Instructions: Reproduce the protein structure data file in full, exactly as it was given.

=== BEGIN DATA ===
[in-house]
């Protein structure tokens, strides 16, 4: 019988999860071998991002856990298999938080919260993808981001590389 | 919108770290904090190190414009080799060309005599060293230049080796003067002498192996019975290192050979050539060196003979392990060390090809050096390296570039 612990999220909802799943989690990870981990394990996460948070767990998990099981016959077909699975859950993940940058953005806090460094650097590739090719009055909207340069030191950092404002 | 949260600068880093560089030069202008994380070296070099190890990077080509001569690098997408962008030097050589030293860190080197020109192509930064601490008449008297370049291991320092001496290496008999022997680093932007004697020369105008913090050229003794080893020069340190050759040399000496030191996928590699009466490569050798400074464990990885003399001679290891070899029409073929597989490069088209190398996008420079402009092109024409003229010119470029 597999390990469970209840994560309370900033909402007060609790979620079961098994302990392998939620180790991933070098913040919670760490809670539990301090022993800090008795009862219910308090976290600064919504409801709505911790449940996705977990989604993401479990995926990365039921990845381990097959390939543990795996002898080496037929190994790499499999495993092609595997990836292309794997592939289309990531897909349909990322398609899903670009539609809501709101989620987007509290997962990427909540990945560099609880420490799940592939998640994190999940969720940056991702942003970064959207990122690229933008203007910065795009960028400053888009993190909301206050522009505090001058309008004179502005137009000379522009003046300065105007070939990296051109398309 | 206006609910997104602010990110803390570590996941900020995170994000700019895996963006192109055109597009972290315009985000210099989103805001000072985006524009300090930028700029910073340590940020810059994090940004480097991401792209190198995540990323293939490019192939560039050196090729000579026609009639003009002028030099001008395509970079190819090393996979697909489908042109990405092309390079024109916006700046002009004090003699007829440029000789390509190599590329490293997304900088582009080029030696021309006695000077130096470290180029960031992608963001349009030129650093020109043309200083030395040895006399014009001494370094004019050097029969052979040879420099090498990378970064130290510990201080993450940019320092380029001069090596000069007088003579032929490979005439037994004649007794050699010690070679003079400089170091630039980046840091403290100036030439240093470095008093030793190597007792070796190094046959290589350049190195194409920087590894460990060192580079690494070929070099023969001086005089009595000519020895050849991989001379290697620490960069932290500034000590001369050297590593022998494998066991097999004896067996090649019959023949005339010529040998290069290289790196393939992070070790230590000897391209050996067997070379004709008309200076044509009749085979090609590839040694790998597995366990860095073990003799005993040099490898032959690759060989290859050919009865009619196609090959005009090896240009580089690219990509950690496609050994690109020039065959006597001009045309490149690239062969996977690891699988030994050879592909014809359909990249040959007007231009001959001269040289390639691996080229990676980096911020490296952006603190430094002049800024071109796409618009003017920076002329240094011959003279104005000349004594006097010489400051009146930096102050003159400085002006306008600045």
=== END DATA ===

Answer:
[in-house]
């Protein structure tokens, strides 16, 4: 019988999860071998991002856990298999938080919260993808981001590389 | 919108770290904090190190414009080799060309005599060293230049080796003067002498192996019975290192050979050539060196003979392990060390090809050096390296570039 612990999220909802799943989690990870981990394990996460948070767990998990099981016959077909699975859950993940940058953005806090460094650097590739090719009055909207340069030191950092404002 | 949260600068880093560089030069202008994380070296070099190890990077080509001569690098997408962008030097050589030293860190080197020109192509930064601490008449008297370049291991320092001496290496008999022997680093932007004697020369105008913090050229003794080893020069340190050759040399000496030191996928590699009466490569050798400074464990990885003399001679290891070899029409073929597989490069088209190398996008420079402009092109024409003229010119470029 597999390990469970209840994560309370900033909402007060609790979620079961098994302990392998939620180790991933070098913040919670760490809670539990301090022993800090008795009862219910308090976290600064919504409801709505911790449940996705977990989604993401479990995926990365039921990845381990097959390939543990795996002898080496037929190994790499499999495993092609595997990836292309794997592939289309990531897909349909990322398609899903670009539609809501709101989620987007509290997962990427909540990945560099609880420490799940592939998640994190999940969720940056991702942003970064959207990122690229933008203007910065795009960028400053888009993190909301206050522009505090001058309008004179502005137009000379522009003046300065105007070939990296051109398309 | 206006609910997104602010990110803390570590996941900020995170994000700019895996963006192109055109597009972290315009985000210099989103805001000072985006524009300090930028700029910073340590940020810059994090940004480097991401792209190198995540990323293939490019192939560039050196090729000579026609009639003009002028030099001008395509970079190819090393996979697909489908042109990405092309390079024109916006700046002009004090003699007829440029000789390509190599590329490293997304900088582009080029030696021309006695000077130096470290180029960031992608963001349009030129650093020109043309200083030395040895006399014009001494370094004019050097029969052979040879420099090498990378970064130290510990201080993450940019320092380029001069090596000069007088003579032929490979005439037994004649007794050699010690070679003079400089170091630039980046840091403290100036030439240093470095008093030793190597007792070796190094046959290589350049190195194409920087590894460990060192580079690494070929070099023969001086005089009595000519020895050849991989001379290697620490960069932290500034000590001369050297590593022998494998066991097999004896067996090649019959023949005339010529040998290069290289790196393939992070070790230590000897391209050996067997070379004709008309200076044509009749085979090609590839040694790998597995366990860095073990003799005993040099490898032959690759060989290859050919009865009619196609090959005009090896240009580089690219990509950690496609050994690109020039065959006597001009045309490149690239062969996977690891699988030994050879592909014809359909990249040959007007231009001959001269040289390639691996080229990676980096911020490296952006603190430094002049800024071109796409618009003017920076002329240094011959003279104005000349004594006097010489400051009146930096102050003159400085002006306008600045």